Online volunteers created a music festival in St. Louis

Everyone pictures virtual volunteering as remote volunteers that sit in front of a computer or tablet or smart phone, typing and clicking, interacting only online and undertaking mostly techie tasks. But something I learned early on when I started researching virtual volunteering back in 1996 is that it’s actually a very human thing, that often leads to very personal non-computer-related activities and connections.

twangfestMore than 20 years ago, some members of an online discussion group, Postcard2 or P2, an email-based gathering place for people to talk about a particular type of music – alternative country – decided to create their own nonprofit and host a weekend of concerts in St. Louis to feature bands performing the kind of music they love, which is rarely played on the radio. It became an annual event, called Twangfest. And in June 2016, Twangfest will host its 20th event milestone.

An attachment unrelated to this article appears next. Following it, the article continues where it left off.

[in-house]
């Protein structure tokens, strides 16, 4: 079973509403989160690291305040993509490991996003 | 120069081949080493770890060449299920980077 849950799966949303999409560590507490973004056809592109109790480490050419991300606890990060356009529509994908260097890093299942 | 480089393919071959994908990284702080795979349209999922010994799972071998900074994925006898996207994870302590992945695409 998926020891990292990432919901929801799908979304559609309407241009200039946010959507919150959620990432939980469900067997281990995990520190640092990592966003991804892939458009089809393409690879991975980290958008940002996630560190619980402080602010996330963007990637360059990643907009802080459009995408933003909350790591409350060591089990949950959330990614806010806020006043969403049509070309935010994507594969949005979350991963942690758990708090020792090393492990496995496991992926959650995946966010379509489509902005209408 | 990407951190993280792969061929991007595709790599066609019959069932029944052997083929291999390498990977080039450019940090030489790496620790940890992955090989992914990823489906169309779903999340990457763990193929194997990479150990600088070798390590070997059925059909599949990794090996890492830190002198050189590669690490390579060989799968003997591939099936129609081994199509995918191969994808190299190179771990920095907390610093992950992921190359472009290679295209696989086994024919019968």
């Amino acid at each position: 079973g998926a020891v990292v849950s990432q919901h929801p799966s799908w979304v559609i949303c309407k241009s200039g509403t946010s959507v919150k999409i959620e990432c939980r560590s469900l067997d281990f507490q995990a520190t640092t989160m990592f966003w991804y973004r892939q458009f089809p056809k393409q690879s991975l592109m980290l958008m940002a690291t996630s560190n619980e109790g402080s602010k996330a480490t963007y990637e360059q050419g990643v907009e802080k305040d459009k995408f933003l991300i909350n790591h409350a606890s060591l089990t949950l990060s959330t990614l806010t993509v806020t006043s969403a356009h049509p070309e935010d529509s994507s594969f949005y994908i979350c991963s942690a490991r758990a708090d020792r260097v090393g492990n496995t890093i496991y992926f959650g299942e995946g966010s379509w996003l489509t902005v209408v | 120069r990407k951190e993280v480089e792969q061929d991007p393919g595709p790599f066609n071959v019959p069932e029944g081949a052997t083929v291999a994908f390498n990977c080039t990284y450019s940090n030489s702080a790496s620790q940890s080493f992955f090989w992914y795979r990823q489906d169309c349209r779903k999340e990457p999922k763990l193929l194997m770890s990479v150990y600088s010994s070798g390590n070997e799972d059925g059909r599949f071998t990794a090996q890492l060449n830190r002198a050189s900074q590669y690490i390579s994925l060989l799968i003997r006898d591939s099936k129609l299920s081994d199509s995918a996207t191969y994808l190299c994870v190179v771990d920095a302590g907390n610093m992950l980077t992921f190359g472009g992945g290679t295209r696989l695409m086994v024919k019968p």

These founding members of this music festival were dispersed across the USA, and most saw each other face-to-face only once or twice a year. But they spent time together, online, every week, often every day, for a few years. They had become close friends who shared a passion, and they channeled that passion into an onsite event that’s one of my favorite examples of what virtual volunteering can lead to.

I was a part of the discussion group starting in 1996, just as a lurker, and sometimes, more than 100 messages would be posted in a single day. I wrote about Twangfest, and the community that spawned it, back in 2000 for the Virtual Volunteering Project. I got to go to the event in 1998 and 1999, and I still meet with people I met via P2 – many are still dear friends. Here’s part of the description of the discussion group from some point in its history: